After filling my garden with roses, delphiniums, irises, daylilies, buddleia, heliotrope, and a host of other plantings, I ran out of space, but not out of the desire to grow more plants. So I turned to plants called standards or patio trees. What are they?
Most gardeners are familiar with standard roses or "tree roses." But growers produce other plants on trunks in a similar fashion. With their colorful flowers or foliage atop a branchless trunk no thicker than 1 to 2 inches, standards provide an unusual form in the garden or in containers.
Most nurseries offer several kinds of standards. Some, such as lilac and smokebush, are hardy in the garden even where temperatures fall as low as -25° F. Some of my other favorites include include weeping pussy willows (Salvia caprea 'Pendula') on a 3-foot rootstock, and green-leaved golden shrub daisy (Euryops pectinatus 'Viridis') as a small tree. Other plants include camellias (C. sasanqua), sweet broom (Cytisus racemosis, also called C. spachianus), rose of Sharon (Hibiscus syriacis), spearmint juniper (Juniperus chinensis 'Spartan'), and wisterias (W. sinensis).
Standards require regular pruning. Most of them flower on new wood, so prune them after a flower flush in spring to maintain the desired shape. Some patio trees, such as wisteria and weeping pussy willow, are vigorous growers. Prune them by shortening and untangling long branches as necessary. Once their form is set, however, they require just enough pruning to maintain an attractive appearance.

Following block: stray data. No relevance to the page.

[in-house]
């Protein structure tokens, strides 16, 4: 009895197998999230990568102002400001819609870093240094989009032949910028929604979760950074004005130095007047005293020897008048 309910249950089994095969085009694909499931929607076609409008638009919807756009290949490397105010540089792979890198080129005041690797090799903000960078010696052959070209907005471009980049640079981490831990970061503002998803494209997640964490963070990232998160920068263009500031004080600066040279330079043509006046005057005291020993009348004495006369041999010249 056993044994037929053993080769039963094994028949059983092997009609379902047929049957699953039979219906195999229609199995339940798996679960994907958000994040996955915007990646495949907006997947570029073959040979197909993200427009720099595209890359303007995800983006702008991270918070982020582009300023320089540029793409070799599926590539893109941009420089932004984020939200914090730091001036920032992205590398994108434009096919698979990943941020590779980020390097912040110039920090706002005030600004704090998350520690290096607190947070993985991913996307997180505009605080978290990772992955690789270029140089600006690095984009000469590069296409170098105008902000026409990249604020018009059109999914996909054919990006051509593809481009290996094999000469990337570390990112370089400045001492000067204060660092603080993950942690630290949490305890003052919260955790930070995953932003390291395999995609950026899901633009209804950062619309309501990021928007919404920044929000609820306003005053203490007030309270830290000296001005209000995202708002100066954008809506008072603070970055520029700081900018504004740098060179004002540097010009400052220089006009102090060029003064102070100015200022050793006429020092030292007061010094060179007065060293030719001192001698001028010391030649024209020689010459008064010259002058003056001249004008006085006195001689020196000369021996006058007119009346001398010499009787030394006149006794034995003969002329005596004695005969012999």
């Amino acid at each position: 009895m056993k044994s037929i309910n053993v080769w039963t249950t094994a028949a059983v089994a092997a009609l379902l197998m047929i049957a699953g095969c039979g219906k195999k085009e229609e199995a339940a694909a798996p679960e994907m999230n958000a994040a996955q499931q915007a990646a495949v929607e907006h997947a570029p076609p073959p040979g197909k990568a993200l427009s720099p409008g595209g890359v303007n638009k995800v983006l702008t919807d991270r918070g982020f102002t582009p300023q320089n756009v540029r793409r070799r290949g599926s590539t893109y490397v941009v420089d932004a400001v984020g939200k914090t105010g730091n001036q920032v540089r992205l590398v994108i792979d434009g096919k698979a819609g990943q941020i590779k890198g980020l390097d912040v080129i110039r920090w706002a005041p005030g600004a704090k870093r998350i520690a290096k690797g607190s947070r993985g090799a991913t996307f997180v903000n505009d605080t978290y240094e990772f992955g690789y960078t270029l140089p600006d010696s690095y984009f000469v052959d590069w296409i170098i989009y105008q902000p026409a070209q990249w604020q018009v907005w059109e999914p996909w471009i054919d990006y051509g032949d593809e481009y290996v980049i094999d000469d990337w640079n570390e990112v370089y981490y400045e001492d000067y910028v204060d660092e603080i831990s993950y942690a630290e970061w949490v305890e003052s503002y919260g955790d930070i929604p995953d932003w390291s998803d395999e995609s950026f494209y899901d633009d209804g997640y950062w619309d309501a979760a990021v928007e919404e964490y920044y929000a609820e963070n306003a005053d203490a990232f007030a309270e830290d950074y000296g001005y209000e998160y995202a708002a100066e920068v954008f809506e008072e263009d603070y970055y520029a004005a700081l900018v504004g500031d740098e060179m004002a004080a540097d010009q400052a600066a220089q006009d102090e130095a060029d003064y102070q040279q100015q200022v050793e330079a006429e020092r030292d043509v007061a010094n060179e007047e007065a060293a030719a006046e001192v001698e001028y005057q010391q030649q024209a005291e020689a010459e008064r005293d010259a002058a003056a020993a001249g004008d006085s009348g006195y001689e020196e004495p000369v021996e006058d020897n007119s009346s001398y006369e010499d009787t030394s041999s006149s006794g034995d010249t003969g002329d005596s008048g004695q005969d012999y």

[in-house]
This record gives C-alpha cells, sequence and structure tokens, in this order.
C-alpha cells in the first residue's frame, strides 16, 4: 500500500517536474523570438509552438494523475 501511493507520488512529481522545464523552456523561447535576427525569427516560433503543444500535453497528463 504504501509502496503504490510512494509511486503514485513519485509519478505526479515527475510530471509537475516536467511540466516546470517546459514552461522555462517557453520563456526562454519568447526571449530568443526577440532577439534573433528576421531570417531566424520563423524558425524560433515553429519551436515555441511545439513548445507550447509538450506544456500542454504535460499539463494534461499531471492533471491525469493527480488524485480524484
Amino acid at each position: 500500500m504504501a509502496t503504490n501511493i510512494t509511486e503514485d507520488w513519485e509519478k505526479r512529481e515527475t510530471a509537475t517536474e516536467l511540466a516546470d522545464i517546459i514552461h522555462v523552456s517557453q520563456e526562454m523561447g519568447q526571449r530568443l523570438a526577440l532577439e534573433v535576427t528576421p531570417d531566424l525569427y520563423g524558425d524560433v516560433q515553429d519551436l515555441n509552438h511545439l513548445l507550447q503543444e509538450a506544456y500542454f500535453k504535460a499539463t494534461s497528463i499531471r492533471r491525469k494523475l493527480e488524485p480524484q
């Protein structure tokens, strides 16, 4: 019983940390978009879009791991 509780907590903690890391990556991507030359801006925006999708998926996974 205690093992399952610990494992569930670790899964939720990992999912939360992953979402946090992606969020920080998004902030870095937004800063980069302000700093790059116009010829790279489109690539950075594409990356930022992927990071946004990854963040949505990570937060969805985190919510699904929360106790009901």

Planting low-growing annuals or perennials under container-grown standards enhances their form. Try combining standard roses with miniature rose bushes or low-growing cascading plants such as cranesbill (Geranium sanguinum), or petunias. When planting a row of standards along a drive or entryway, avoid a regimented look. Instead, use companion shrubs such as heliotrope (Heliotropium arborescens) or rugosa roses (R. rugosa) or perennials such as daylilies, delphiniums, larkspur, or salvias to camouflage the standards' bare legs for an interesting two-tiered color effect.
Standards are easy to manage if you live in USDA Hardiness Zone 9 or 10. You can leave them outdoors all winter. Where winters are colder, more aggressive winter protection may be necessary. Check with your nursery about the standard's hardiness. Most often it is easiest to protect container-grown standards over the winter by moving them into a protected garage or basement.
Article published on June 23, 2008.